PARIS, France — It’s the nature of hybrid forms to defy definition. Chitose Abe has built Sacai into an indefinable delight with her fashion hybrids. “Riffing on togetherness”: that’s her brand’s realness. So it made sense that, when she shows men’s and women’s collections together, as she did on Saturday, they would draw on exactly the same elements.
The message in that umbilical connection is particularly strong at the moment. Abe’s fashion ethos has always had an idealistic bent. Remember “Love Will Save the Day”? Here, she reproduced on tees and hoodies the New York Times’ manifesto: "Truth. It’s more important now than ever." Politics aside, Abe sees truth in harmony and acceptance of the multi-faceted variety of others. And if such notions, plus her natural exuberance, suggest a heart of lovey-dovey hippie-dippiness, then all power to her, especially when she produces — as she did on Saturday — clothes that had the gutsy authenticity of futurist folklore.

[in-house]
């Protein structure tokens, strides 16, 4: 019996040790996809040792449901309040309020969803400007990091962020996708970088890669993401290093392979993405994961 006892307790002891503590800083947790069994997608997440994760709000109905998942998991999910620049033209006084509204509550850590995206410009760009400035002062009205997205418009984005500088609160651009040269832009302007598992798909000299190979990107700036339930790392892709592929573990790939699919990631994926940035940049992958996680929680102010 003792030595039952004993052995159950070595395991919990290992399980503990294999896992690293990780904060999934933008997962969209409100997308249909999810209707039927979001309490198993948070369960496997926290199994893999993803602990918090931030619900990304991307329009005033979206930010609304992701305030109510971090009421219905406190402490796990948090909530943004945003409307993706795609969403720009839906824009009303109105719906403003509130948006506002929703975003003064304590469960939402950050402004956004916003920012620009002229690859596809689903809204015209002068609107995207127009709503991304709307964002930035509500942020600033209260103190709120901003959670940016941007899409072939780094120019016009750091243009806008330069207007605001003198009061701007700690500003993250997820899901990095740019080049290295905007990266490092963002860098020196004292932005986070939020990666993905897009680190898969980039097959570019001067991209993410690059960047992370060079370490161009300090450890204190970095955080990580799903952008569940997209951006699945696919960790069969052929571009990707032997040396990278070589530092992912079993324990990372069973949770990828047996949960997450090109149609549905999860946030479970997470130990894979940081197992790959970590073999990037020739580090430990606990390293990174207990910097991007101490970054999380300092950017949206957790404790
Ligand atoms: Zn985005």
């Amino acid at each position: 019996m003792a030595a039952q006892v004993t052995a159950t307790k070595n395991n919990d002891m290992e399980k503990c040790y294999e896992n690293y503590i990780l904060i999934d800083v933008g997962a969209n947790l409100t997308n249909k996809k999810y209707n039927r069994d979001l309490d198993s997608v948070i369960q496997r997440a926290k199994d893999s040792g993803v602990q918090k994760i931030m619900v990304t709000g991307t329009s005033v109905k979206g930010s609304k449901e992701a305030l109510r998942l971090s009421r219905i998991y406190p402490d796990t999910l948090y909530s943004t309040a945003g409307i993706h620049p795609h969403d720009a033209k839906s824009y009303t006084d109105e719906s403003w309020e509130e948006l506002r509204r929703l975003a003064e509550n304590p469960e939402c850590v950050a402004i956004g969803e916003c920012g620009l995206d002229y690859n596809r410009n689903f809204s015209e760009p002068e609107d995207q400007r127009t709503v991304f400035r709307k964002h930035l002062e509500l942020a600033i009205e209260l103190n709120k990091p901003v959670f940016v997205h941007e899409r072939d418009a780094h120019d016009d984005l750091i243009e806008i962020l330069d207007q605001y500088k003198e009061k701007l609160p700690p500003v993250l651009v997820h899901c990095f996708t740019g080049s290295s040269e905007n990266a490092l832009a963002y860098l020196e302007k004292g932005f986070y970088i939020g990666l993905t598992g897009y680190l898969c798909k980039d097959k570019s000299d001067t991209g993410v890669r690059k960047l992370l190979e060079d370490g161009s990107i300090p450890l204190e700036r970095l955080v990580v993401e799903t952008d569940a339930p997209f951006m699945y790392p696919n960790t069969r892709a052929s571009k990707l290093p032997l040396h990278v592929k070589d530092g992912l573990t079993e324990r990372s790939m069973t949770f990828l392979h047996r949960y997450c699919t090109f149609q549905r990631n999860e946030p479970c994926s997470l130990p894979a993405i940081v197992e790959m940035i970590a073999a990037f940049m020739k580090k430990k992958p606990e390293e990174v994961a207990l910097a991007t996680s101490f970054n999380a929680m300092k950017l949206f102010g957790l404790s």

It came from several directions. Abe reproduced patterns from Hawaiian print specialists Reyn Spooner. She combined classic but clashing ideas like pinstripes and fairisles, or Nordic knits and camo. And she trimmed the collection with thick clusters of fringe. Abe inserted zips everywhere, to open and close the clothes at random, in the same way that she shrank and expanded pieces, then layered them to create new silhouettes. The top half was substantial. For the men, the bottom half meant shorts over leggings (like Kim Jones showed at Vuitton). For the women, it was dropped waists flaring into full skirts. Either way, the keynote of the collection was movement, dynamic, aggressive even. And if that doesn’t sound particularly harmonious, there was such unity in the clothes Abe offered on the catwalk that you could draw hope from the power of Sacai’s most singular truth: stick to your beliefs.